Ever since John Hancock broke into song after signing the Declaration of Independence, American politics and musicals have been inextricably linked. From Alexander Hamilton's jazz hands, to Chester A. Arthur's oboe operas, to Newt Gingrich's off-Broadway sexscapade, You, Me, and My Moon Colony Mistress Makes Three, government and musical theater have joined forces to document our nation's long history of freedom, partisanship, and dancers on roller skates pretending to be choo choo trains.
To celebrate this grand union of entrenched bureaucracy and song, the patriots at McSweeney's Internet Tendency (“The Iowa Caucus of humor websites”) offer this riotous collection (peacefully assembled!) of monologues, charts, scripts, lists, diatribes, AND musicals written by the noted fake-musical lyricist, Ben Greenman. On the agenda are . . .
Fragments from PALIN! THE MUSICAL
Barack Obama’s Undersold 2012 Campaign Slogans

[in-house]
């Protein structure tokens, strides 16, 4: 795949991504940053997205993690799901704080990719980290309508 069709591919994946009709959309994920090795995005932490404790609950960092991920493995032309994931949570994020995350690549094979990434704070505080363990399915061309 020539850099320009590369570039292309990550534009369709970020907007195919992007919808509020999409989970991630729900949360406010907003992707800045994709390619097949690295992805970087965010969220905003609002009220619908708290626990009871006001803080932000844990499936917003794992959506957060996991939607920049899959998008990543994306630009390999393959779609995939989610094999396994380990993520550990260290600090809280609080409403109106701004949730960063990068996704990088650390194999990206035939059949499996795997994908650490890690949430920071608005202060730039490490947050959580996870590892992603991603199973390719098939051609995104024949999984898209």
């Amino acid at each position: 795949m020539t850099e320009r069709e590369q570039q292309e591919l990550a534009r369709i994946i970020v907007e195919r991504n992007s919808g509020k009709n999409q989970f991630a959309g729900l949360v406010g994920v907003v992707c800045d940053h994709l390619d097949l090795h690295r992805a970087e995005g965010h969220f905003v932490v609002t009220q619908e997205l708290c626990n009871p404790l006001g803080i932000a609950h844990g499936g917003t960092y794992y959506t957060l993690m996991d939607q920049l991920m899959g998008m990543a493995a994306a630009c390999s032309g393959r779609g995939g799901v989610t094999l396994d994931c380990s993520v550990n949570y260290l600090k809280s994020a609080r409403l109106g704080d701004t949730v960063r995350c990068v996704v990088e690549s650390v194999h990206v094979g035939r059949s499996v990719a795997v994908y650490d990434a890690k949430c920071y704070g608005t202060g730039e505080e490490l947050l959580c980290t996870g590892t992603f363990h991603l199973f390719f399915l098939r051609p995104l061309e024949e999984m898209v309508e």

Atlas Shrugged Updated for the Financial Crisis
Your Attempts to Legislate Hunting Man for Sport Reek of Class Warfare
A 1980s Teen Sex Comedy Becomes Politically Uncomfortable
Donald Rumsfeld Memoir Chapter Title Or German Heavy Metal Song?
Noises Political Pundits Would Make If They Were Wild Animals and Not Political Pundits
Ron Paul Gives a Guided Tour of His Navajo Art Collection
Classic Nursery Rhymes, Updated and Revamped for the Recession, As Told to Me By My Father
And much more!
About the Author
McSweeney’s is a publishing company based in San Francisco. As well as running the daily humor website McSweeney’s Internet Tendency, McSweeney’s publishes McSweeney’s Quarterly Concern, the Believer, Lucky Peach, Wholphin, Grantland Quarterly, and an ever-growing selection of books under various imprints.
Praise for The McSweeney's Book of Politics and Musicals…
“Only McSweeney’s could combine politics and theater in such a strange, amusing way.” —Los Angeles Times
“Pokes fun at all manner of political persuasion, often in a tone reminiscent of Mad magazine—that is, mangled lyrics—but minus a tune to follow. . . . Jolly good fun.” —Leonard Kniffel, Booklist